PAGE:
The $100 million bump to the state’s general education budget proposed this week by Gov. Wolf is welcome, though not necessarily transformative. The proposal — which also includes additional money for pre-K, special education, and higher ed  — will be enough for school districts to keep up with rising costs on pensions and other items, and help out some districts in distress, but not enough to initiate new reforms or programs. Full-blown education reform is a big ask, and takes time. That said, there is one change that could make an immediate difference in the quality of education, and that’s a serious review and revision of the state’s policies on charter schools. The charter-school law, over 20 years old, has never been revised to improve accountability or performance. Charters were intended to create and spread innovations into traditional public schools, but the evidence they have done so is scarce, and study after study has found charters trailing traditional public schools in key areas of performance. The latest of those studies, from Philadelphia Citizens for Children and Youth, calls for stricter accountability measures for charters’ performance and renewals. Last year alone, public school districts paid $1.5 billion for students attending a charter – out of their full budgets.

Expanding High Quality Charter School Options
PCCY Report January 2018
Since 2012, 23 states have amended their laws to improve the quality of charter schools.  Pennsylvania is not one of those states. The legislature has not revised the charter school law to include best practices for access, autonomy or accountability since it was passed in 1997.  This report by PCCY details why strong charter school legislation matters.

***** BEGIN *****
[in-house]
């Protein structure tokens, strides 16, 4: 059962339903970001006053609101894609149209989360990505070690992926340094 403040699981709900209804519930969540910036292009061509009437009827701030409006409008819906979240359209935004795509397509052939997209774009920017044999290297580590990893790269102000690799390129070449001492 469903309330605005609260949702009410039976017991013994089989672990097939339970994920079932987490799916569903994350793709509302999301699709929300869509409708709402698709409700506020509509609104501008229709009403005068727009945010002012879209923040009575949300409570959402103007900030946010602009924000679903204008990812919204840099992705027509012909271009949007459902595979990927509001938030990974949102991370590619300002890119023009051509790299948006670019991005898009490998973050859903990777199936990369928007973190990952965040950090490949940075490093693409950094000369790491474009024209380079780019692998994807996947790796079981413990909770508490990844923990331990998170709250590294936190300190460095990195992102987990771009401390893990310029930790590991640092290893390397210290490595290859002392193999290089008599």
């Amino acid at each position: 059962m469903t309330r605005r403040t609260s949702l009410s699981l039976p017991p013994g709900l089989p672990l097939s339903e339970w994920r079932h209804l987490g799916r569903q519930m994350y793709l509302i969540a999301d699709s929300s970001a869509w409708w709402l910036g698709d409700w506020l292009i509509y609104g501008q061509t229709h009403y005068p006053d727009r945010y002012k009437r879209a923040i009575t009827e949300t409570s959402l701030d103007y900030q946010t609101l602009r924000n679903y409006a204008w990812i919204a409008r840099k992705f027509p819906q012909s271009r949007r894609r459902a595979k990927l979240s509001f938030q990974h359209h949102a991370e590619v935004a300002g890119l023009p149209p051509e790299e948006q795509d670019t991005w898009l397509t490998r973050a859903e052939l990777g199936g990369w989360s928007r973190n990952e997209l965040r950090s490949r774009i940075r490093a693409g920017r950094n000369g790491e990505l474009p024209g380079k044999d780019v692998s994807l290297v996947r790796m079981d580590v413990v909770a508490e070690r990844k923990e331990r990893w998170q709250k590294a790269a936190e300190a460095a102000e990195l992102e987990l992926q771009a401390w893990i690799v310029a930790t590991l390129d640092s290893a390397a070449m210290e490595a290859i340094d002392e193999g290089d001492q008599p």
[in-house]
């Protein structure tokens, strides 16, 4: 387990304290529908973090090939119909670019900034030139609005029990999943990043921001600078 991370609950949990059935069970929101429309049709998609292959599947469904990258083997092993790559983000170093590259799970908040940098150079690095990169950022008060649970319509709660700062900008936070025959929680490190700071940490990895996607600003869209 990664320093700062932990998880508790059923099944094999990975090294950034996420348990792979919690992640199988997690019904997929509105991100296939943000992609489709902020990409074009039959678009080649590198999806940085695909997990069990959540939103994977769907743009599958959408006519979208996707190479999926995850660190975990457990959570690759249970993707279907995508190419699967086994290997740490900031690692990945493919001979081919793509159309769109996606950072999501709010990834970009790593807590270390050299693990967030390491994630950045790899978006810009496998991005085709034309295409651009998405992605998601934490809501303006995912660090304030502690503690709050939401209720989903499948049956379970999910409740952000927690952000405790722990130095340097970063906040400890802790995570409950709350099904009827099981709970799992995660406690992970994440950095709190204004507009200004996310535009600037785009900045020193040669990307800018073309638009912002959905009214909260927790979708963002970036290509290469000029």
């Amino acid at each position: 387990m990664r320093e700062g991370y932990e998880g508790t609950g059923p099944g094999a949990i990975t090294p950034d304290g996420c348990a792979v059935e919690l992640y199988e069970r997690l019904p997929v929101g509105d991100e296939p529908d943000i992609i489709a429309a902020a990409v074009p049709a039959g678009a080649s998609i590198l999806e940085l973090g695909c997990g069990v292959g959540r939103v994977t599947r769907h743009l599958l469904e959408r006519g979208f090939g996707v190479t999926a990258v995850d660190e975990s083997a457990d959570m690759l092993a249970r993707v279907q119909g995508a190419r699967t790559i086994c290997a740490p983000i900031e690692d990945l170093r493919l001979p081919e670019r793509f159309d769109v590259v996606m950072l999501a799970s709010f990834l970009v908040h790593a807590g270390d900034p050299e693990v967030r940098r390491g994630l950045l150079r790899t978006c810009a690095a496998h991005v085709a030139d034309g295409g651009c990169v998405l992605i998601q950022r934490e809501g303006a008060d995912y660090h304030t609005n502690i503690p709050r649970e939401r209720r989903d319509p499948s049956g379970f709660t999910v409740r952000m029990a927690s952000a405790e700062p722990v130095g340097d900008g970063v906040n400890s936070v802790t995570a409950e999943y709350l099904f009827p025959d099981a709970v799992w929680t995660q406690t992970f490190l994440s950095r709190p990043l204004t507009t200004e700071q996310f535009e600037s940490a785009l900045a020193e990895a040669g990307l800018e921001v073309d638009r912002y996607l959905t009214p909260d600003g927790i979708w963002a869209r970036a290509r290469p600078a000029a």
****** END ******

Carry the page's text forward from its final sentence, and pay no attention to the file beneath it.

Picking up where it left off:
GRAPHIC: Pa. Republican leaders propose new congressional map on eve of deadline
WHYY By Katie Meyer, WITF February 9, 2018
UPDATE: Hours before the state Supreme Court-imposed deadline expired Friday night, Republican legislative leaders submitted drafts of a new congressional map to Governor Tom Wolf. It was drawn in a frantic two-day period by staff for House Speaker Mike Turzai and Senate President Pro Tempore Joe Scarnati, without input from House or Senate Democrats, or a vote from Pennsylvania’s General Assembly. Top Senate GOP lawyer Drew Crompton maintained that the court forced Republicans to cut corners, because justices didn’t issue their full opinion until three days before the maps were due. “I could sit here for ten minutes and criticize the order,” he said. “We complied with the words of the order. We did what we could do in light of us being hamstrung.” House and Senate Democrats don’t see it that way.

Top Republicans in Pa. House, Senate submit congressional map to Gov. Wolf
Post-Gazette by LIZ NAVRATIL Harrisburg Bureau FEB 9, 2018 10:17 PM